The surge in emerging-market stocks this year is putting the asset class within spitting distance of finally catching up with the rally in developing-nation currencies.
The relative performance of MSCI Inc.’s indexes since the beginning of 2007, before the global financial crisis, shows equities are trailing currencies by only five percentage points, compared with as much as 30 points in the beginning of 2016. While both stocks and currencies are set for their best year since 2009, the gain in equities has been more than three times larger.
“Emerging-market stocks are more responsive to the global growth pickup than currencies, which are more tied to concerns of rising interest rates in the U.S.,” said Rodrigo Borges, the Sao Paulo-based head of fixed income at Franklin Templeton’s Brazil investment unit.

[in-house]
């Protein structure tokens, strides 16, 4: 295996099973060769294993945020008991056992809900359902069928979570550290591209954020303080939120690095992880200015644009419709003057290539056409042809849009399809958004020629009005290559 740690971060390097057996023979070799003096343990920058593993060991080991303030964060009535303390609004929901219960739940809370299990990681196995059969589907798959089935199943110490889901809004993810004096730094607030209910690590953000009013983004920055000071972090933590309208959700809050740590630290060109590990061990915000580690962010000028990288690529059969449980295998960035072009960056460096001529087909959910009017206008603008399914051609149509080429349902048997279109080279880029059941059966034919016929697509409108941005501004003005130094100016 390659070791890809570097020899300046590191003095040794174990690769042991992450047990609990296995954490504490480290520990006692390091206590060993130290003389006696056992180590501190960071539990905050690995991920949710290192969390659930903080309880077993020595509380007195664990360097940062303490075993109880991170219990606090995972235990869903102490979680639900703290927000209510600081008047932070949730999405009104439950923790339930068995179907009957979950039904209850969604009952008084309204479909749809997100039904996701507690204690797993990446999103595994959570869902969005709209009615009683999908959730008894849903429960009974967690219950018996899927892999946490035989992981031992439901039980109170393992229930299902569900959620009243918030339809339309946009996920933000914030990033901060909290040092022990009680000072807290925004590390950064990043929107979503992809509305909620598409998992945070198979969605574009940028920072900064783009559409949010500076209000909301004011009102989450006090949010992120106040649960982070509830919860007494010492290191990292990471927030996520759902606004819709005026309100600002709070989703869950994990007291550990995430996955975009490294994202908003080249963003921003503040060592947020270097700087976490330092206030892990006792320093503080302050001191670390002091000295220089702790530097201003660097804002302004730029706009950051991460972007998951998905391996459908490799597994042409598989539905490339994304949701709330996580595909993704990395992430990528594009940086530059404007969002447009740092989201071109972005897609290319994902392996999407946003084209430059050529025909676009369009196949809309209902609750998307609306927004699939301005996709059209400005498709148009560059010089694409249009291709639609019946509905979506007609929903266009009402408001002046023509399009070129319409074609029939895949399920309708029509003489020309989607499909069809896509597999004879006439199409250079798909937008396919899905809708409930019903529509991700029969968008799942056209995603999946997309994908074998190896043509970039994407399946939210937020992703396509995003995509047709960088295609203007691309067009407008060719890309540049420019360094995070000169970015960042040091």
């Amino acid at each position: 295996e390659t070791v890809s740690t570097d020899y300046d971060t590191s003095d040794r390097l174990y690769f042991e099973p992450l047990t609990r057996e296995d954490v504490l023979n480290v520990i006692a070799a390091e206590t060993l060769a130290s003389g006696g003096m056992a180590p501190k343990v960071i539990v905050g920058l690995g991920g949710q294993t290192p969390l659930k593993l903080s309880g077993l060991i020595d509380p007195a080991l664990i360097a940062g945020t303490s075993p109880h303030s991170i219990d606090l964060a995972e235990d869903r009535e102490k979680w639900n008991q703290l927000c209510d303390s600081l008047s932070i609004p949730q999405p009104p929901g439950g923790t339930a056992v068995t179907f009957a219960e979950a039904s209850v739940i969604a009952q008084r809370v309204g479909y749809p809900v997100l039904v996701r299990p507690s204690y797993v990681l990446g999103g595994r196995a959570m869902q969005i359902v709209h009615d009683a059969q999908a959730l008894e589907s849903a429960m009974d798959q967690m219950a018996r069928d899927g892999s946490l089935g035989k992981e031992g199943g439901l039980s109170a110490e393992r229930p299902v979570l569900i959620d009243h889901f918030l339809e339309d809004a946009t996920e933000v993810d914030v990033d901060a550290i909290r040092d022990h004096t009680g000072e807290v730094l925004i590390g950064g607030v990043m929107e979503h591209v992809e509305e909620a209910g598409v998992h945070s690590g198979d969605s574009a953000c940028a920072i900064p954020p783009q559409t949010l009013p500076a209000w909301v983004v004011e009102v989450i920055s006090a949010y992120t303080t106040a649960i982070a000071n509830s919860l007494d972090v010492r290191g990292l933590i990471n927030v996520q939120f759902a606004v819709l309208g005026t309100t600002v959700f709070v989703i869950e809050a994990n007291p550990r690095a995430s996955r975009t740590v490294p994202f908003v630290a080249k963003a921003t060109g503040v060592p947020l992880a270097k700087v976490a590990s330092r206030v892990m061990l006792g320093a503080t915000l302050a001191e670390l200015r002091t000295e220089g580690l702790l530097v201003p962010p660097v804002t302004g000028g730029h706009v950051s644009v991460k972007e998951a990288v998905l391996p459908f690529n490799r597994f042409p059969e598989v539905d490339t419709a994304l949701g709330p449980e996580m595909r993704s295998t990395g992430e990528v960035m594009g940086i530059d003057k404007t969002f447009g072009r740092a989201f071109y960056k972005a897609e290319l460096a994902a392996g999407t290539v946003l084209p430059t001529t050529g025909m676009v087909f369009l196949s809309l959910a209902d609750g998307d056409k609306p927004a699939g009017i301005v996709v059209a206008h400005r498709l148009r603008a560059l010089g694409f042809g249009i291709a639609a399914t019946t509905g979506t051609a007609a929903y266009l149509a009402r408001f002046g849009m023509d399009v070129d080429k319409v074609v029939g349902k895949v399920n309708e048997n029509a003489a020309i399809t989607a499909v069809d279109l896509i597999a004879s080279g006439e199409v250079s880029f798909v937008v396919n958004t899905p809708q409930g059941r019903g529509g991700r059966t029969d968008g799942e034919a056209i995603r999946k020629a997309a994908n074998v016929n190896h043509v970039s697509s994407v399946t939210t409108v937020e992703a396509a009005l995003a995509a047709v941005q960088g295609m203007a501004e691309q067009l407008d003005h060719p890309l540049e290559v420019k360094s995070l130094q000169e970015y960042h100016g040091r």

Stocks outperformed currencies by more than 20 percentage points in 2007 before plunging six times more in the following year amid the financial crisis. Equities trimmed the cumulative underperformance relative to currencies between 2009 and 2010, but the gap widened in 2015 before beginning to narrow at the start of 2016.
The MSCI Emerging Markets Index of stocks has gained 23 percent since the end of 2006, compared with 28 percent for the the MSCI Emerging Market Currency Index. The picture is different when including dividends: Stocks have returned 64 percent in that period.
Concern that rising U.S. interest rates could diminish investor appetite for higher-yielding assets have increased the negative correlation between emerging-market currencies and Treasury yields — when one goes up, the other usually goes down. The ties between the two reached a record of -0.67 percent in early November. The links between Treasury yields and emerging-market stock prices are a lot looser, with their correlation ratio at -0.16 percent.
— With assistance by Vinicius Andrade, and Carlos Torres